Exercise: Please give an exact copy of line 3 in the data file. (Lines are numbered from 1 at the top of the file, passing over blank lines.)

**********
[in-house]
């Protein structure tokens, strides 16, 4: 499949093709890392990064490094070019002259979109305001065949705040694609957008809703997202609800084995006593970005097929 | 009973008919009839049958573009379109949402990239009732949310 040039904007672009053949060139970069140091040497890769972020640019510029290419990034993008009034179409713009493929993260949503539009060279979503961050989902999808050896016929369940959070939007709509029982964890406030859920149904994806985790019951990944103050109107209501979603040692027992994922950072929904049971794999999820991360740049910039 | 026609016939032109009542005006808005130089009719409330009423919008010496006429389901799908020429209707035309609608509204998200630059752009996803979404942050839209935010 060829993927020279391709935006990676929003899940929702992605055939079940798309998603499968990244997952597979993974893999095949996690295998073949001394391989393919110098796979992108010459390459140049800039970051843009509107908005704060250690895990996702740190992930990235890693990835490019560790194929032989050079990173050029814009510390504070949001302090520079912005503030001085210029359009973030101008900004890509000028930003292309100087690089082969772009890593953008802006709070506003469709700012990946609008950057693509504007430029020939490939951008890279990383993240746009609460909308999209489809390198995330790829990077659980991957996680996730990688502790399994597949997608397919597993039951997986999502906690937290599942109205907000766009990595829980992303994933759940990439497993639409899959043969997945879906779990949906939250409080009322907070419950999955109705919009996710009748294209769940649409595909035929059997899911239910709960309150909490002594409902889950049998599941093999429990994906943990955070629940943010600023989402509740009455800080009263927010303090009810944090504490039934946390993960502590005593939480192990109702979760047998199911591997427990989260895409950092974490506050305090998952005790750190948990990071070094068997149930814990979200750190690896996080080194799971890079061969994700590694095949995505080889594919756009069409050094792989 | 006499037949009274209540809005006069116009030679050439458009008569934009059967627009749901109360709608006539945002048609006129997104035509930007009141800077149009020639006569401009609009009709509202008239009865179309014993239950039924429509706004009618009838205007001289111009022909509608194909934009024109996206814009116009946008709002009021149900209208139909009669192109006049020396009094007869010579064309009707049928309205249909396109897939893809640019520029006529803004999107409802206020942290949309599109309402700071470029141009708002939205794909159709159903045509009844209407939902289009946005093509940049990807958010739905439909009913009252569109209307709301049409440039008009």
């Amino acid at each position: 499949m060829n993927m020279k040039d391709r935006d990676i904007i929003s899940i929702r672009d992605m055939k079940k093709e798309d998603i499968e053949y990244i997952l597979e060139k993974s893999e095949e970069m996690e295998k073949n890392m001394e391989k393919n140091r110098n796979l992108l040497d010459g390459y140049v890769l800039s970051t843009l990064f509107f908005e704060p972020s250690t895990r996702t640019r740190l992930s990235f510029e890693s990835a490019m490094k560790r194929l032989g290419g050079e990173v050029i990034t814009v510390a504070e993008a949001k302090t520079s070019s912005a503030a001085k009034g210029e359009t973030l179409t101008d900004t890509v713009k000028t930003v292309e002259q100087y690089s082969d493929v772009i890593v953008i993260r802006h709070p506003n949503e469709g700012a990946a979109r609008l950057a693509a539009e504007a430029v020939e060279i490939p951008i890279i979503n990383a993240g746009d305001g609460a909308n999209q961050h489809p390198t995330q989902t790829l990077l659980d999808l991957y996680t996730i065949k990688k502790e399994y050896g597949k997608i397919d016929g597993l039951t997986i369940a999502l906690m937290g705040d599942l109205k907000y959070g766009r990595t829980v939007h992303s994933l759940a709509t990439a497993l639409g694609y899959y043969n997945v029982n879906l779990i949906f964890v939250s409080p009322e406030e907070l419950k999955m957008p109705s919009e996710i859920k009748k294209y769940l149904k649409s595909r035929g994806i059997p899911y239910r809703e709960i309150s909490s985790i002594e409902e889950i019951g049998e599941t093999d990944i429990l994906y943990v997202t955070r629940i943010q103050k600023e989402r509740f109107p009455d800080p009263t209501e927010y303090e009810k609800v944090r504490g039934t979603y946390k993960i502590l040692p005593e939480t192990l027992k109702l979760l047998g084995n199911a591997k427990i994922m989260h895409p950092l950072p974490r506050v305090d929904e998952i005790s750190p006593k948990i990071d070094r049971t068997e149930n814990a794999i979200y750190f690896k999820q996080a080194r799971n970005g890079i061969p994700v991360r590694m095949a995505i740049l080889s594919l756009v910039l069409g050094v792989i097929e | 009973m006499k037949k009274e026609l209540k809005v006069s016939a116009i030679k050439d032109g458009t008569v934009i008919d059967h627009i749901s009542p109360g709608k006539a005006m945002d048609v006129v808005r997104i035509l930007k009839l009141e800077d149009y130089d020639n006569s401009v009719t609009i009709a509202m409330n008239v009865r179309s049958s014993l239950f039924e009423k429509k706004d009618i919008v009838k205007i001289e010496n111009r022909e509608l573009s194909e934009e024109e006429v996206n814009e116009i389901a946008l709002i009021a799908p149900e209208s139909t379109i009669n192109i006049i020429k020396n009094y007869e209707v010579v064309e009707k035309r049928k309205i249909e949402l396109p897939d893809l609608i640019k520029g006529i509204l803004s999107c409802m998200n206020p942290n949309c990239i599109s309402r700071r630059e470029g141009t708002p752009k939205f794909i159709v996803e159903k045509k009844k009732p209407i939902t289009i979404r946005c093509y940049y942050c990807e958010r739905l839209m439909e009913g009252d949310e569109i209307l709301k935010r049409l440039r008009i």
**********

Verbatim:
């Amino acid at each position: 499949m060829n993927m020279k040039d391709r935006d990676i904007i929003s899940i929702r672009d992605m055939k079940k093709e798309d998603i499968e053949y990244i997952l597979e060139k993974s893999e095949e970069m996690e295998k073949n890392m001394e391989k393919n140091r110098n796979l992108l040497d010459g390459y140049v890769l800039s970051t843009l990064f509107f908005e704060p972020s250690t895990r996702t640019r740190l992930s990235f510029e890693s990835a490019m490094k560790r194929l032989g290419g050079e990173v050029i990034t814009v510390a504070e993008a949001k302090t520079s070019s912005a503030a001085k009034g210029e359009t973030l179409t101008d900004t890509v713009k000028t930003v292309e002259q100087y690089s082969d493929v772009i890593v953008i993260r802006h709070p506003n949503e469709g700012a990946a979109r609008l950057a693509a539009e504007a430029v020939e060279i490939p951008i890279i979503n990383a993240g746009d305001g609460a909308n999209q961050h489809p390198t995330q989902t790829l990077l659980d999808l991957y996680t996730i065949k990688k502790e399994y050896g597949k997608i397919d016929g597993l039951t997986i369940a999502l906690m937290g705040d599942l109205k907000y959070g766009r990595t829980v939007h992303s994933l759940a709509t990439a497993l639409g694609y899959y043969n997945v029982n879906l779990i949906f964890v939250s409080p009322e406030e907070l419950k999955m957008p109705s919009e996710i859920k009748k294209y769940l149904k649409s595909r035929g994806i059997p899911y239910r809703e709960i309150s909490s985790i002594e409902e889950i019951g049998e599941t093999d990944i429990l994906y943990v997202t955070r629940i943010q103050k600023e989402r509740f109107p009455d800080p009263t209501e927010y303090e009810k609800v944090r504490g039934t979603y946390k993960i502590l040692p005593e939480t192990l027992k109702l979760l047998g084995n199911a591997k427990i994922m989260h895409p950092l950072p974490r506050v305090d929904e998952i005790s750190p006593k948990i990071d070094r049971t068997e149930n814990a794999i979200y750190f690896k999820q996080a080194r799971n970005g890079i061969p994700v991360r590694m095949a995505i740049l080889s594919l756009v910039l069409g050094v792989i097929e | 009973m006499k037949k009274e026609l209540k809005v006069s016939a116009i030679k050439d032109g458009t008569v934009i008919d059967h627009i749901s009542p109360g709608k006539a005006m945002d048609v006129v808005r997104i035509l930007k009839l009141e800077d149009y130089d020639n006569s401009v009719t609009i009709a509202m409330n008239v009865r179309s049958s014993l239950f039924e009423k429509k706004d009618i919008v009838k205007i001289e010496n111009r022909e509608l573009s194909e934009e024109e006429v996206n814009e116009i389901a946008l709002i009021a799908p149900e209208s139909t379109i009669n192109i006049i020429k020396n009094y007869e209707v010579v064309e009707k035309r049928k309205i249909e949402l396109p897939d893809l609608i640019k520029g006529i509204l803004s999107c409802m998200n206020p942290n949309c990239i599109s309402r700071r630059e470029g141009t708002p752009k939205f794909i159709v996803e159903k045509k009844k009732p209407i939902t289009i979404r946005c093509y940049y942050c990807e958010r739905l839209m439909e009913g009252d949310e569109i209307l709301k935010r049409l440039r008009i």